Heading into the second half of 2009, Treasury Inflation-Protected Securities have been a success story few probably imagined a year ago.
Inflation is still a source of debate. Indeed, many investors say they’re still more concerned about deflation. So from a near-term view, what is driving a dramatic reversal in fortunes in TIPS funds this year?
Consider the most popular exchange-traded fund in the group. That’s the iShares Barclays TIPS bond fund (NYSEArca: TIP). It has nearly doubled in size from a year ago, and now counts more than $15.3 billion in assets. Through the initial seven months of this year, investors had put $5.6 billion of net inflows into the fund—more than twice as much as the same time last year.
By comparison, the second-biggest bond ETF is the iShares iBoxx Investment Grade Corporate Bond Fund (NYSEArca: LQD). In that same period, it had attracted about $5.1 billion in net flows (vs. $765 million over the opening seven months of 2008). It was listed by the National Stock Exchange last month as the second-biggest bond ETF; it now has nearly $13 billion in assets.
To put things into perspective, the broad iShares Barclays Aggregate Bond Index Fund (NYSEArca: AGG) is third with some $10.2 billion. But that’s about the same level it was at this time last year.
Of course, corporate bonds have been on fire. LQD, for example, has returned more than 9% for its investors in the past 12-months. Compare that to TIP, which has negative total returns greater than 1% over that same period.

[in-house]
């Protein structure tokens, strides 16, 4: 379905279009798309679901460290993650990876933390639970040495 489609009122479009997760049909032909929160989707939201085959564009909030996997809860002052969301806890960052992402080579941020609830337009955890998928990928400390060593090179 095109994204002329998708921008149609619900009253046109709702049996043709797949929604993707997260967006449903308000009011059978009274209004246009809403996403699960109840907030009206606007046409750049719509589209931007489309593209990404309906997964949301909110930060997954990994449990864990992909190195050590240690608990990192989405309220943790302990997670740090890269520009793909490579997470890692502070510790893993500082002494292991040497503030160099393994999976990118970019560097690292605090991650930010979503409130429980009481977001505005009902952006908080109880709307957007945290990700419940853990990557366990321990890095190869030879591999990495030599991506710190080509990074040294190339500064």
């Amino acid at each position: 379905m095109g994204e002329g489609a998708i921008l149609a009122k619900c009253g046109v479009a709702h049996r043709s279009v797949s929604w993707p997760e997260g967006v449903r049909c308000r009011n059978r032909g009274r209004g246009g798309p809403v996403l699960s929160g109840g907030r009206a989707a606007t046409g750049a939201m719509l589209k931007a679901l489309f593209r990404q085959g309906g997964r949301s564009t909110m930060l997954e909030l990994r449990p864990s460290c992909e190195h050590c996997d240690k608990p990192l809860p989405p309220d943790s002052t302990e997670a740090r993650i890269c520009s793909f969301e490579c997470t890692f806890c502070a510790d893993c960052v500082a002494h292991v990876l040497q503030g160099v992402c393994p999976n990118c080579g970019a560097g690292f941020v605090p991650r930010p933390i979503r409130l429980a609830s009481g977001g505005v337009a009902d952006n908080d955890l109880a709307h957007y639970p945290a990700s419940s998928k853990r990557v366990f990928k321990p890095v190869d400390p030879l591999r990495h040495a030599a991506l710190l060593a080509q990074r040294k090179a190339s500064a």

But TIP has mounted a comeback this year, up nearly 5% so far in 2009. The other ETF focused on U.S. TIPS, the SPDR Barclays TIPS (NYSEArca: IPE), has rebounded even more strongly. In the past 12 months, it still is down by more than 1%; since Jan. 1, however, IPE has returned more than 6%.
LQD remains hot, up better than 6%. (The broad-market AGG has gained less than 2% this year.)
At the same time, conventional government long-bond ETFs have suffered in 2009, with the iShares Barclays 20+ Year Treasury bond fund (NYSEArca: TLT) down by more than 17%.
Below is a table showing the changes in conventional (fixed-rate) U.S. Treasury yields year-to-date.
|Conventional U.S. Government Bond Yields||12/29/08 (%)||8/26/09 (%)||Change (bp)|
Source: Financial Times data
Yields have risen at all maturities, but disproportionately for longer-dated bonds, causing the heaviest losses for investors in the long end of the yield curve, since the price sensitivity to interest rate changes is greatest there.